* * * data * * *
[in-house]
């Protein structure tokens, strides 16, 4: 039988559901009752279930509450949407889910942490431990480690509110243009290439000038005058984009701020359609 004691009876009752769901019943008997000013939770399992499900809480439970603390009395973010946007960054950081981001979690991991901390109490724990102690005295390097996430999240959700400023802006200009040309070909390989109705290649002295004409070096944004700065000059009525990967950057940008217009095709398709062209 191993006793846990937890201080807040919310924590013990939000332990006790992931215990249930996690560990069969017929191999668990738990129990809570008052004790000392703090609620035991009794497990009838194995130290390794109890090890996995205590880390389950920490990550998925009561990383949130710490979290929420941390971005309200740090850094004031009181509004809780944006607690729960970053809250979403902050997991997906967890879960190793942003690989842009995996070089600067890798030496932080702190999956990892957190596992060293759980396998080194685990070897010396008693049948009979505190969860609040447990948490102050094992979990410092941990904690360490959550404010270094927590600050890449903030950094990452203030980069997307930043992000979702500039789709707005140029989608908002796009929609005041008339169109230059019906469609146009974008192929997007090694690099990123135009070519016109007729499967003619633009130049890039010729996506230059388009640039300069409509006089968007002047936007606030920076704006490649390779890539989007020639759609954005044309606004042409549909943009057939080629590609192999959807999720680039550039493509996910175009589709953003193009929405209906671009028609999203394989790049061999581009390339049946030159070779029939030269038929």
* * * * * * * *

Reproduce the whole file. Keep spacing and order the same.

[in-house]
């Protein structure tokens, strides 16, 4: 039988559901009752279930509450949407889910942490431990480690509110243009290439000038005058984009701020359609 004691009876009752769901019943008997000013939770399992499900809480439970603390009395973010946007960054950081981001979690991991901390109490724990102690005295390097996430999240959700400023802006200009040309070909390989109705290649002295004409070096944004700065000059009525990967950057940008217009095709398709062209 191993006793846990937890201080807040919310924590013990939000332990006790992931215990249930996690560990069969017929191999668990738990129990809570008052004790000392703090609620035991009794497990009838194995130290390794109890090890996995205590880390389950920490990550998925009561990383949130710490979290929420941390971005309200740090850094004031009181509004809780944006607690729960970053809250979403902050997991997906967890879960190793942003690989842009995996070089600067890798030496932080702190999956990892957190596992060293759980396998080194685990070897010396008693049948009979505190969860609040447990948490102050094992979990410092941990904690360490959550404010270094927590600050890449903030950094990452203030980069997307930043992000979702500039789709707005140029989608908002796009929609005041008339169109230059019906469609146009974008192929997007090694690099990123135009070519016109007729499967003619633009130049890039010729996506230059388009640039300069409509006089968007002047936007606030920076704006490649390779890539989007020639759609954005044309606004042409549909943009057939080629590609192999959807999720680039550039493509996910175009589709953003193009929405209906671009028609999203394989790049061999581009390339049946030159070779029939030269038929």